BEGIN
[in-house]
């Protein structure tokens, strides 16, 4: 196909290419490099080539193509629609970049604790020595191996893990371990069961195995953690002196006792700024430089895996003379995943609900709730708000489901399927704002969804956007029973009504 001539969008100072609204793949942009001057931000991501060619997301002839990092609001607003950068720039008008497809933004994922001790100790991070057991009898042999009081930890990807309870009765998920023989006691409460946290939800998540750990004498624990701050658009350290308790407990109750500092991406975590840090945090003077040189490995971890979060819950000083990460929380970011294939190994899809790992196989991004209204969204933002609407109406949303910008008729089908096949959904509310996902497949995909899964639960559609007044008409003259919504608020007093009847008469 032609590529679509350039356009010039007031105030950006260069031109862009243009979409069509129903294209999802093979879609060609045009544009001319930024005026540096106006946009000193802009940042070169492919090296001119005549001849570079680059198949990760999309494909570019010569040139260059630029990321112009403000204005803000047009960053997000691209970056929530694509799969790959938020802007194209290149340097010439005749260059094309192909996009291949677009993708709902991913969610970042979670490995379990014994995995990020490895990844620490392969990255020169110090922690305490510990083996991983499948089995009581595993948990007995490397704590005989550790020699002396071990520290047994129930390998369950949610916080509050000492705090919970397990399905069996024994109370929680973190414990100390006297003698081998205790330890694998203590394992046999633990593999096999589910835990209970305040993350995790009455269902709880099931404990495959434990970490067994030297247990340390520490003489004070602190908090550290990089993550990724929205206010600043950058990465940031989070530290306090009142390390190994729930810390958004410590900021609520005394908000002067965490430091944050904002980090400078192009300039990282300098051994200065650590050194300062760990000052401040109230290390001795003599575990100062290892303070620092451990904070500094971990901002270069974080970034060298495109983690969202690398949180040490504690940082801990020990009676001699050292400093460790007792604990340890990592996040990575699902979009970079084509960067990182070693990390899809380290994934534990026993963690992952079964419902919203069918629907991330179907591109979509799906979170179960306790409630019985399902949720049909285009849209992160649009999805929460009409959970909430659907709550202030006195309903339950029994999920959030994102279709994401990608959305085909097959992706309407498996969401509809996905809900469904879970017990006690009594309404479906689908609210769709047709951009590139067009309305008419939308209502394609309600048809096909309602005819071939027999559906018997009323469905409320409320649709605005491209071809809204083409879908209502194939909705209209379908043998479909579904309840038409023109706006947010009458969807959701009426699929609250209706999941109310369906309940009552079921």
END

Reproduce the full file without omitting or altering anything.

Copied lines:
[in-house]
């Protein structure tokens, strides 16, 4: 196909290419490099080539193509629609970049604790020595191996893990371990069961195995953690002196006792700024430089895996003379995943609900709730708000489901399927704002969804956007029973009504 001539969008100072609204793949942009001057931000991501060619997301002839990092609001607003950068720039008008497809933004994922001790100790991070057991009898042999009081930890990807309870009765998920023989006691409460946290939800998540750990004498624990701050658009350290308790407990109750500092991406975590840090945090003077040189490995971890979060819950000083990460929380970011294939190994899809790992196989991004209204969204933002609407109406949303910008008729089908096949959904509310996902497949995909899964639960559609007044008409003259919504608020007093009847008469 032609590529679509350039356009010039007031105030950006260069031109862009243009979409069509129903294209999802093979879609060609045009544009001319930024005026540096106006946009000193802009940042070169492919090296001119005549001849570079680059198949990760999309494909570019010569040139260059630029990321112009403000204005803000047009960053997000691209970056929530694509799969790959938020802007194209290149340097010439005749260059094309192909996009291949677009993708709902991913969610970042979670490995379990014994995995990020490895990844620490392969990255020169110090922690305490510990083996991983499948089995009581595993948990007995490397704590005989550790020699002396071990520290047994129930390998369950949610916080509050000492705090919970397990399905069996024994109370929680973190414990100390006297003698081998205790330890694998203590394992046999633990593999096999589910835990209970305040993350995790009455269902709880099931404990495959434990970490067994030297247990340390520490003489004070602190908090550290990089993550990724929205206010600043950058990465940031989070530290306090009142390390190994729930810390958004410590900021609520005394908000002067965490430091944050904002980090400078192009300039990282300098051994200065650590050194300062760990000052401040109230290390001795003599575990100062290892303070620092451990904070500094971990901002270069974080970034060298495109983690969202690398949180040490504690940082801990020990009676001699050292400093460790007792604990340890990592996040990575699902979009970079084509960067990182070693990390899809380290994934534990026993963690992952079964419902919203069918629907991330179907591109979509799906979170179960306790409630019985399902949720049909285009849209992160649009999805929460009409959970909430659907709550202030006195309903339950029994999920959030994102279709994401990608959305085909097959992706309407498996969401509809996905809900469904879970017990006690009594309404479906689908609210769709047709951009590139067009309305008419939308209502394609309600048809096909309602005819071939027999559906018997009323469905409320409320649709605005491209071809809204083409879908209502194939909705209209379908043998479909579904309840038409023109706006947010009458969807959701009426699929609250209706999941109310369906309940009552079921």